Have a look at what’s going on with pharma and biotech in regulatory intelligence this week:

  • FDA approved Genentech’s Lucentis (ranibizumab) for all forms of diabetic retinopathy. (Reuters)
  • Roche announced that the FDA granted accelerated approval for Tecentriq for the treatment of bladder cancer in patients who are not eligible for cisplatin chemotherapy. Tecentriq, an anti-PD-L1 immunotherapy was previously approved for the treatment of bladder cancer in patients who have progressed during or after any platinum-containing chemotherapy or within 12 months of receiving chemotherapy before or after surgery. (FirstWordPharma)
  • OncoMed Pharmaceuticals said that its drug, Tarextumab, which was being evaluated in combination with chemotherapy for the treatment of patients with small-cell lung cancer (SCLC), failed to meet the primary endpoint of a Phase 2 study. (FirstWordPharma)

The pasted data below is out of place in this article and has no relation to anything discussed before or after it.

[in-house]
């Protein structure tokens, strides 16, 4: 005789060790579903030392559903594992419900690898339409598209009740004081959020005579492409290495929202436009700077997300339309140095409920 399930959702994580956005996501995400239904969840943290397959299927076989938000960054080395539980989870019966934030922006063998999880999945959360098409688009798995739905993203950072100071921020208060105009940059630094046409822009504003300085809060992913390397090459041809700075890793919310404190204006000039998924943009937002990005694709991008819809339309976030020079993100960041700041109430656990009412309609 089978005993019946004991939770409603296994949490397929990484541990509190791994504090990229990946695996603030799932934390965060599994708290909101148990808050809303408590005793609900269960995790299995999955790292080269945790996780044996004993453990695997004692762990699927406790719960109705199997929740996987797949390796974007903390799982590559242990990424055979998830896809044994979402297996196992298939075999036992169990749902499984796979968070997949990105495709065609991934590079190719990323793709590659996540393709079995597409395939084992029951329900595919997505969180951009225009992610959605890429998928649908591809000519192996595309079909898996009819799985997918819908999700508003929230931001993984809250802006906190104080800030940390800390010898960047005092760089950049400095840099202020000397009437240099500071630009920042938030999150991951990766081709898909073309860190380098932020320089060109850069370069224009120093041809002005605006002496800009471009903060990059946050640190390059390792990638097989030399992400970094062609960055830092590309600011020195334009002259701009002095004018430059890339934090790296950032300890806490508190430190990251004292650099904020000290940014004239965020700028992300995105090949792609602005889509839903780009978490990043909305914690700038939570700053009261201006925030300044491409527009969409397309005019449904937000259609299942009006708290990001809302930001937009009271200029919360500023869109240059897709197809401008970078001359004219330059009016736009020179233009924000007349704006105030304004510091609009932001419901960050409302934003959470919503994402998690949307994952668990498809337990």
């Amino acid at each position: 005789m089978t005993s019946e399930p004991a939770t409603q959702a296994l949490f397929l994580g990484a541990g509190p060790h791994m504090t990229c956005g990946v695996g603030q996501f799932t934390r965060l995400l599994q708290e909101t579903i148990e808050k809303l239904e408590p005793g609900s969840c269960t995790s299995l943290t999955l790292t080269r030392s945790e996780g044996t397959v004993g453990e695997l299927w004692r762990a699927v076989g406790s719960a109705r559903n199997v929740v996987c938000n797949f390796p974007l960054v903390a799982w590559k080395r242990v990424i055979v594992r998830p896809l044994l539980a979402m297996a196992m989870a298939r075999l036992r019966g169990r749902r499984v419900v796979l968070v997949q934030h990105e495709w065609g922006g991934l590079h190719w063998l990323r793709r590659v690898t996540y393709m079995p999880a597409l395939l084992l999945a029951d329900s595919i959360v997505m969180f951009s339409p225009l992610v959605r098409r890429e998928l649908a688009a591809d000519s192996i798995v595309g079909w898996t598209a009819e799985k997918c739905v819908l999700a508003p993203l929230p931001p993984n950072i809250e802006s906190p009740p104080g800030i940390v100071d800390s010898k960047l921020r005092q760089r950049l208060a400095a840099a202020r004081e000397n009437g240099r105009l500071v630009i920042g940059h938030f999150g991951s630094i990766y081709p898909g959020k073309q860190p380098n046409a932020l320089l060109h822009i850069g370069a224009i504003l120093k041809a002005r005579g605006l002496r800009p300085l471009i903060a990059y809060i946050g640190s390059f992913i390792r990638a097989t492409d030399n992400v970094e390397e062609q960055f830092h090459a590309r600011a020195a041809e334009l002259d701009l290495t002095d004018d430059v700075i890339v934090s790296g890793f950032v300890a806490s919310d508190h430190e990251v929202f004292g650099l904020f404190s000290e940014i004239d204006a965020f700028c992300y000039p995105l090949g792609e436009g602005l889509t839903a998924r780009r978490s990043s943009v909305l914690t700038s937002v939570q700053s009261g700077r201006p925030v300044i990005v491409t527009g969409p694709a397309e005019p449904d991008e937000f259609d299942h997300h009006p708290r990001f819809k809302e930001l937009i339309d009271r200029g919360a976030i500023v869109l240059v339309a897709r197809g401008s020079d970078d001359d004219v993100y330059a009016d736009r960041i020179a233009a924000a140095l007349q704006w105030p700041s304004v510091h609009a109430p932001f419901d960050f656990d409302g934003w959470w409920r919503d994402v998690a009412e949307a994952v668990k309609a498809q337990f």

• Bristol-Meyers Squibb (BMS) and Nordic Bioscience announced that they will partner on the development of biomarker technology. Under the agreement, the companies will collaborate on the development of translational biomarkers and diagnostics for the monitoring of nonalcoholic steatohepatitis (NASH) and other fibrotic diseases. (GEN)
  • FDA advisory committee to review Puma’s Neratinib for the extended adjuvant treatment of HER2-positive breast cancer. Puma Biotechnology announced that the FDA has scheduled an Oncologic Drugs Advisory Committee (ODAC) discussion for Neratinib on May 24, 2017. (BusinessWire)



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Tags: Aegis, aegis creative, biomarkers, biotech, breast cancer, clinical trials, drug development, FDA, immunotherapy, life science, oncology

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